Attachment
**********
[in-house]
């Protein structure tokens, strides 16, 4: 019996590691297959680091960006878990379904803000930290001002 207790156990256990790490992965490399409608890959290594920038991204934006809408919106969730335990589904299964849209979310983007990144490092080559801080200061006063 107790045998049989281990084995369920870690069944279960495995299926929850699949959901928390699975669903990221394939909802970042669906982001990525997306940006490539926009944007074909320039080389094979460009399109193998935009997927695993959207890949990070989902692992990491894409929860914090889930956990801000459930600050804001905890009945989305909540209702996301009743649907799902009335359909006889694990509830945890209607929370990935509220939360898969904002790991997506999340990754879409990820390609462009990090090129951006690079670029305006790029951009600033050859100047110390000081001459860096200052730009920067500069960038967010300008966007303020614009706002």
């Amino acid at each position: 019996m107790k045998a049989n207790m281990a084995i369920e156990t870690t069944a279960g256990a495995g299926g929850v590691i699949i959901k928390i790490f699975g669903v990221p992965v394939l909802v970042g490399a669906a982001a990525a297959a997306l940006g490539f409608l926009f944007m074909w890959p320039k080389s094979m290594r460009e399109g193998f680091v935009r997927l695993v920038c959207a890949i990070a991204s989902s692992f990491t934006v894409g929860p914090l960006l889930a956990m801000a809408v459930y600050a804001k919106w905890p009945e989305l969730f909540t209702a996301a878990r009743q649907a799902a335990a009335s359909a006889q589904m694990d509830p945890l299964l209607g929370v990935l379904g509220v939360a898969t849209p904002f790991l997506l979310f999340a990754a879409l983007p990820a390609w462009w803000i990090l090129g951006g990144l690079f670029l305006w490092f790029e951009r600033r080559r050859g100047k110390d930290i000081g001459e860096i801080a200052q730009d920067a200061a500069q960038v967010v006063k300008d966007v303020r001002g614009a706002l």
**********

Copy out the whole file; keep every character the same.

[in-house]
């Protein structure tokens, strides 16, 4: 019996590691297959680091960006878990379904803000930290001002 207790156990256990790490992965490399409608890959290594920038991204934006809408919106969730335990589904299964849209979310983007990144490092080559801080200061006063 107790045998049989281990084995369920870690069944279960495995299926929850699949959901928390699975669903990221394939909802970042669906982001990525997306940006490539926009944007074909320039080389094979460009399109193998935009997927695993959207890949990070989902692992990491894409929860914090889930956990801000459930600050804001905890009945989305909540209702996301009743649907799902009335359909006889694990509830945890209607929370990935509220939360898969904002790991997506999340990754879409990820390609462009990090090129951006690079670029305006790029951009600033050859100047110390000081001459860096200052730009920067500069960038967010300008966007303020614009706002």
């Amino acid at each position: 019996m107790k045998a049989n207790m281990a084995i369920e156990t870690t069944a279960g256990a495995g299926g929850v590691i699949i959901k928390i790490f699975g669903v990221p992965v394939l909802v970042g490399a669906a982001a990525a297959a997306l940006g490539f409608l926009f944007m074909w890959p320039k080389s094979m290594r460009e399109g193998f680091v935009r997927l695993v920038c959207a890949i990070a991204s989902s692992f990491t934006v894409g929860p914090l960006l889930a956990m801000a809408v459930y600050a804001k919106w905890p009945e989305l969730f909540t209702a996301a878990r009743q649907a799902a335990a009335s359909a006889q589904m694990d509830p945890l299964l209607g929370v990935l379904g509220v939360a898969t849209p904002f790991l997506l979310f999340a990754a879409l983007p990820a390609w462009w803000i990090l090129g951006g990144l690079f670029l305006w490092f790029e951009r600033r080559r050859g100047k110390d930290i000081g001459e860096i801080a200052q730009d920067a200061a500069q960038v967010v006063k300008d966007v303020r001002g614009a706002l």